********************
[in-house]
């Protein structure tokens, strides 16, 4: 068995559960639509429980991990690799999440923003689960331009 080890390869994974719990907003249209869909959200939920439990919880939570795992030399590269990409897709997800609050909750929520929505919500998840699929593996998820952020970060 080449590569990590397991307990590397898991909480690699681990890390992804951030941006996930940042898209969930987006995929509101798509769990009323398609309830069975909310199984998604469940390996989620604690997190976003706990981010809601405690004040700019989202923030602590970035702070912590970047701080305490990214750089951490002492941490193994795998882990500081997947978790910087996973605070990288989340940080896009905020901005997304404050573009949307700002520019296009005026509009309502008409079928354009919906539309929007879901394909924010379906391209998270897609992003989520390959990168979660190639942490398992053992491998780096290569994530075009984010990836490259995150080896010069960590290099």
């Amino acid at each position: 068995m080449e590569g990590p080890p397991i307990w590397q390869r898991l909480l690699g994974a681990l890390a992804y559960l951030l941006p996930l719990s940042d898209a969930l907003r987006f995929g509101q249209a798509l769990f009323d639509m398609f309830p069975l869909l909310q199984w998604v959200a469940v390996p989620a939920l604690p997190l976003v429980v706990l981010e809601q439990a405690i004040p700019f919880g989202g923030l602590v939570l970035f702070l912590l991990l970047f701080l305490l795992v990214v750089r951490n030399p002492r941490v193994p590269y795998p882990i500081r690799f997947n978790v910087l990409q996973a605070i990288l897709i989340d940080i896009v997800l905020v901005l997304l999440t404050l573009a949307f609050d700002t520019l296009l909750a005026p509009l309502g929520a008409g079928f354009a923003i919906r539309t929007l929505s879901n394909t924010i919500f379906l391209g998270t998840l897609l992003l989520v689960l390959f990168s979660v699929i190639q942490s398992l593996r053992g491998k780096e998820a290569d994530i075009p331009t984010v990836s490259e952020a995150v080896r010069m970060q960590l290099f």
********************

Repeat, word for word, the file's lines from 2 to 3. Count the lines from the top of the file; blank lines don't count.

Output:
């Protein structure tokens, strides 16, 4: 068995559960639509429980991990690799999440923003689960331009 080890390869994974719990907003249209869909959200939920439990919880939570795992030399590269990409897709997800609050909750929520929505919500998840699929593996998820952020970060 080449590569990590397991307990590397898991909480690699681990890390992804951030941006996930940042898209969930987006995929509101798509769990009323398609309830069975909310199984998604469940390996989620604690997190976003706990981010809601405690004040700019989202923030602590970035702070912590970047701080305490990214750089951490002492941490193994795998882990500081997947978790910087996973605070990288989340940080896009905020901005997304404050573009949307700002520019296009005026509009309502008409079928354009919906539309929007879901394909924010379906391209998270897609992003989520390959990168979660190639942490398992053992491998780096290569994530075009984010990836490259995150080896010069960590290099």
């Amino acid at each position: 068995m080449e590569g990590p080890p397991i307990w590397q390869r898991l909480l690699g994974a681990l890390a992804y559960l951030l941006p996930l719990s940042d898209a969930l907003r987006f995929g509101q249209a798509l769990f009323d639509m398609f309830p069975l869909l909310q199984w998604v959200a469940v390996p989620a939920l604690p997190l976003v429980v706990l981010e809601q439990a405690i004040p700019f919880g989202g923030l602590v939570l970035f702070l912590l991990l970047f701080l305490l795992v990214v750089r951490n030399p002492r941490v193994p590269y795998p882990i500081r690799f997947n978790v910087l990409q996973a605070i990288l897709i989340d940080i896009v997800l905020v901005l997304l999440t404050l573009a949307f609050d700002t520019l296009l909750a005026p509009l309502g929520a008409g079928f354009a923003i919906r539309t929007l929505s879901n394909t924010i919500f379906l391209g998270t998840l897609l992003l989520v689960l390959f990168s979660v699929i190639q942490s398992l593996r053992g491998k780096e998820a290569d994530i075009p331009t984010v990836s490259e952020a995150v080896r010069m970060q960590l290099f």